If you want to pick a phrase to describe the data centre of the future, try “”less is more.”” Less space, less power consumption, less complexity. Fewer and smaller machines, fewer people, fewer sites. All driven in part by the fact there will continue to be less money, while at the same time the demands

on IT will be the one area where words such as less and fewer definitely do not apply.

“”The cost-performance ratio is improving all the time, but you’re expected to do more and more and more with it,”” says Martin Walker, director of IT infrastructure at Pacific Blue Cross in Burnaby, B.C. “”The demand for all things IT is increasing, but the money is not.””

“”There is such a pressure on cost savings and continuous benchmarking and moving our costs lower continuously,”” agrees Eva Maglis, senior vice-president of integrated technology management with Montréal-based computer services firm CGI Group Inc.

So data centres have to become more efficient. Avenues they’re taking to get there include:

• replacing numerous small servers with fewer, larger ones, helped along by virtualization;

• exploring utility computing to make the best use of computing power;

• increasing use of open-source technology for the cost savings they hope it will provide; and,

• relying more on interchangeable, reusable components in hardware and software.

“”We see a much simplified data centre in the future,”” predicts Al Zollar, general manager of sales for IBM’s eServer iSeries — thanks both to the physical simplification that comes from smaller, standardized packages such as blades, and to the logical simplification made possible by the ability to run multiple operating systems on the same hardware through virtualization.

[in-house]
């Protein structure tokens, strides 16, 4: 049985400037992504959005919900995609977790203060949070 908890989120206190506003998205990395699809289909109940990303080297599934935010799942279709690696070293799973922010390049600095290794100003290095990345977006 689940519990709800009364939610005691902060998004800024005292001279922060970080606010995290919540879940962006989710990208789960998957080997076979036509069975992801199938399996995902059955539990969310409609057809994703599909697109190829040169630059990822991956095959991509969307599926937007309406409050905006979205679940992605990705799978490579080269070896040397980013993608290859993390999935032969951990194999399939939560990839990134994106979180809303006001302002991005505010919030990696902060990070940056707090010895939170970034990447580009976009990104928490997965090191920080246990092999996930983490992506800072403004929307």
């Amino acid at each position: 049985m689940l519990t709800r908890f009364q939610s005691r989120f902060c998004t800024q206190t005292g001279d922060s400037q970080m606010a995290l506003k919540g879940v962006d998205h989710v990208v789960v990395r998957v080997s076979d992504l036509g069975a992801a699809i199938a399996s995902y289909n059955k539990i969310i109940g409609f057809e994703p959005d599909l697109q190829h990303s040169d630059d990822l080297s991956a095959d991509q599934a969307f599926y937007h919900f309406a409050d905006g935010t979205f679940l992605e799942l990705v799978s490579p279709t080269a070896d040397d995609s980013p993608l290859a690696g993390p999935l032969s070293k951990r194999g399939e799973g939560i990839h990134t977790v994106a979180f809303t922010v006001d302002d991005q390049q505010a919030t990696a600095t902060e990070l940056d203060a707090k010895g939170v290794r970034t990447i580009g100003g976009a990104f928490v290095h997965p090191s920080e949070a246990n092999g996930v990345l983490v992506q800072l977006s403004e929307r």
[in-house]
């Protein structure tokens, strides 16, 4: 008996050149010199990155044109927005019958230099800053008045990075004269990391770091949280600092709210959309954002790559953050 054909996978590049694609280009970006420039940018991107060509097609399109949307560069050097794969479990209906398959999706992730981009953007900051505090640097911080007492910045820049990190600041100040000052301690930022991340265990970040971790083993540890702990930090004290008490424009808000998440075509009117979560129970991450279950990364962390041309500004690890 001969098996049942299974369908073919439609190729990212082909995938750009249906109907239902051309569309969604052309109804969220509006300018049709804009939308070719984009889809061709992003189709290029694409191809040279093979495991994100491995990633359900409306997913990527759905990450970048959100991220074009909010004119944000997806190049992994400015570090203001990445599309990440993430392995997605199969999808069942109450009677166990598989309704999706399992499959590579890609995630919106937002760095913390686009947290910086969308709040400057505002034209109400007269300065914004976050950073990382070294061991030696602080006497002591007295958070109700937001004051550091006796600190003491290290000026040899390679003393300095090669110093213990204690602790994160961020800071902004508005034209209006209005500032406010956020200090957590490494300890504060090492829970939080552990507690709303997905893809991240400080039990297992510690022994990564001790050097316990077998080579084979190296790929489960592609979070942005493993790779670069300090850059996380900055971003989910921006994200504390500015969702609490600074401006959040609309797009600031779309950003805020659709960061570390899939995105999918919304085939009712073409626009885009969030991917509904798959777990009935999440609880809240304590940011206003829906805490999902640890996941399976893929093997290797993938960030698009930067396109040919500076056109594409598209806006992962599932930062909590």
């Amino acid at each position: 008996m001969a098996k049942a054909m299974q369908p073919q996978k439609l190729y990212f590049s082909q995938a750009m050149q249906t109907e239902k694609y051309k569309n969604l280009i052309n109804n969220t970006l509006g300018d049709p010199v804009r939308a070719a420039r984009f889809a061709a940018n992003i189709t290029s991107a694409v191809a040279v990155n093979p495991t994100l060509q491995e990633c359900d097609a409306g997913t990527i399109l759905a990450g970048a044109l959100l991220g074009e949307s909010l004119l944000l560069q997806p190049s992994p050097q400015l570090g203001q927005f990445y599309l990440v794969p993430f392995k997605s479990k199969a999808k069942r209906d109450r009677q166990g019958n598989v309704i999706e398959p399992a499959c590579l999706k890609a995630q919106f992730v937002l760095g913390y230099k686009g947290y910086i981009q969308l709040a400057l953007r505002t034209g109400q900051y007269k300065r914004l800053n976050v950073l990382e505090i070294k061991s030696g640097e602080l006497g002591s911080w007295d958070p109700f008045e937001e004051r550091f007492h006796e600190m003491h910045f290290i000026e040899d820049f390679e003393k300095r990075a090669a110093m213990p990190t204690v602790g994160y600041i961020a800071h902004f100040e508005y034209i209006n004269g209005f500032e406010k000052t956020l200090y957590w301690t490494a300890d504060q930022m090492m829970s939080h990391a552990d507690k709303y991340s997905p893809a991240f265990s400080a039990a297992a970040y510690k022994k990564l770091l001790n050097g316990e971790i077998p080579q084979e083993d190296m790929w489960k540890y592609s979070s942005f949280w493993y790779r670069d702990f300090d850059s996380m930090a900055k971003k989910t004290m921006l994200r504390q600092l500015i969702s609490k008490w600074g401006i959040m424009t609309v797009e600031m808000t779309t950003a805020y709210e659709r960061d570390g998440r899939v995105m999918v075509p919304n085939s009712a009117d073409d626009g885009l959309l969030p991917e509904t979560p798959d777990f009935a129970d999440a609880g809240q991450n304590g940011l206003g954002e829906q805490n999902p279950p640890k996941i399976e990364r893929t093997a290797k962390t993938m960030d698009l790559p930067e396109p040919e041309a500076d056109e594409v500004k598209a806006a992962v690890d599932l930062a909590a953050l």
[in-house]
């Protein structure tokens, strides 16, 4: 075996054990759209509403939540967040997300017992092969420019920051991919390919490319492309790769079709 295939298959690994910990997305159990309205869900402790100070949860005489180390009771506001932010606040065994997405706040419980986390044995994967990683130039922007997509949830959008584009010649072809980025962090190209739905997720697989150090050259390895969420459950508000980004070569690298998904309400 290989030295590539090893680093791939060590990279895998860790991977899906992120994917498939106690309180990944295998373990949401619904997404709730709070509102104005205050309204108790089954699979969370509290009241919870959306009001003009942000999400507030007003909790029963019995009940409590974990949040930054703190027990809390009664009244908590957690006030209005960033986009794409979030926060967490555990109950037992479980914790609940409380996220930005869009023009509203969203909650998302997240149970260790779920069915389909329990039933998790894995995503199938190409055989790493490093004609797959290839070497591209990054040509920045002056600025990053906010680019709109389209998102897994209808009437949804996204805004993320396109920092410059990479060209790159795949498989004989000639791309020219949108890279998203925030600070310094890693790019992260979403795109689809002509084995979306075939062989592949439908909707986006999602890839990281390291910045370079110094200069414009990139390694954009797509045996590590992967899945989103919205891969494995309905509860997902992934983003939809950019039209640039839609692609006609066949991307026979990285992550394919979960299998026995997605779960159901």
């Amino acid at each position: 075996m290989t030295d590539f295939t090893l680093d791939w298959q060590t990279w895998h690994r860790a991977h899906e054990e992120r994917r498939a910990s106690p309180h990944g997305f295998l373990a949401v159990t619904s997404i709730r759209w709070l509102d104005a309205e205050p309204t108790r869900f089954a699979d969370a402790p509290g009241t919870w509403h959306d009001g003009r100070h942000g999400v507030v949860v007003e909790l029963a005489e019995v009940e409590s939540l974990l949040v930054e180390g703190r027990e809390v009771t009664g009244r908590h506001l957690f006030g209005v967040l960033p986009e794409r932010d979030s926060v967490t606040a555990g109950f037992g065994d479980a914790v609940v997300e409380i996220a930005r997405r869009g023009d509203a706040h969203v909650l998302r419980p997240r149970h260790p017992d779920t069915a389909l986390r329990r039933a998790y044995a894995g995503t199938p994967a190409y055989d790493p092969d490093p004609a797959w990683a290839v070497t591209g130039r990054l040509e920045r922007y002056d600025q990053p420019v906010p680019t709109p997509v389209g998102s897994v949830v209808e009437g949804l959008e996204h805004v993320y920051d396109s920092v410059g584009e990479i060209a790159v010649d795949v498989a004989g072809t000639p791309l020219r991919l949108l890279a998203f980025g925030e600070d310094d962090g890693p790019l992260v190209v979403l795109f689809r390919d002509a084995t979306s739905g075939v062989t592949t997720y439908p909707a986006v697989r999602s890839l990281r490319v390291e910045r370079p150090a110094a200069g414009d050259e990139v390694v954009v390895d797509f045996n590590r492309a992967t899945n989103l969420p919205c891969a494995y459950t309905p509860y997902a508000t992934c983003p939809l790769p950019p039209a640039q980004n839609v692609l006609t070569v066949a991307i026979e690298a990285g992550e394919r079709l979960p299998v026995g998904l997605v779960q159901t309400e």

For Maglis, the number-one trend is Linux. Software is a major part of the cost of mainframe systems, she says, and given heavy cost pressure more and more organizations are looking at the open-source operating system. “”It’s already running on a lot of the mid-range,”” says Maglis. “”Where you don’t see it a lot right now is the big mainframe, but it can run on the mainframe.””

Four servers consolidated to one

Asked to picture what his organization’s data centre might look like five years from now, Walker says it will take up less space. Pacific Blue Cross’s two mainframes — down from four not long ago — will be consolidated to one. Smaller servers will continue to be consolidated, and peripheral devices will get smaller. Blades, which put server functionality onto thin cards that slide neatly into racks, will proliferate.

Across the country in Florenceville, N.B., Anil Rastogi says data-centre centralization has been the trend for a decade or so now and will continue. The chief information officer at McCain Foods Ltd. says his company’s data-centre operations are already heavily centralized.

But Maglis sees a continued balancing act between centralizing and decentralizing. The days of a single “”glass house”” are gone in most organizations, she says, yet CGI and others are trying to avoid spreading IT facilities too thinly.

“”You’re trying to create a balance between how much you’re going to centralize and how much you’re going to decentralize.””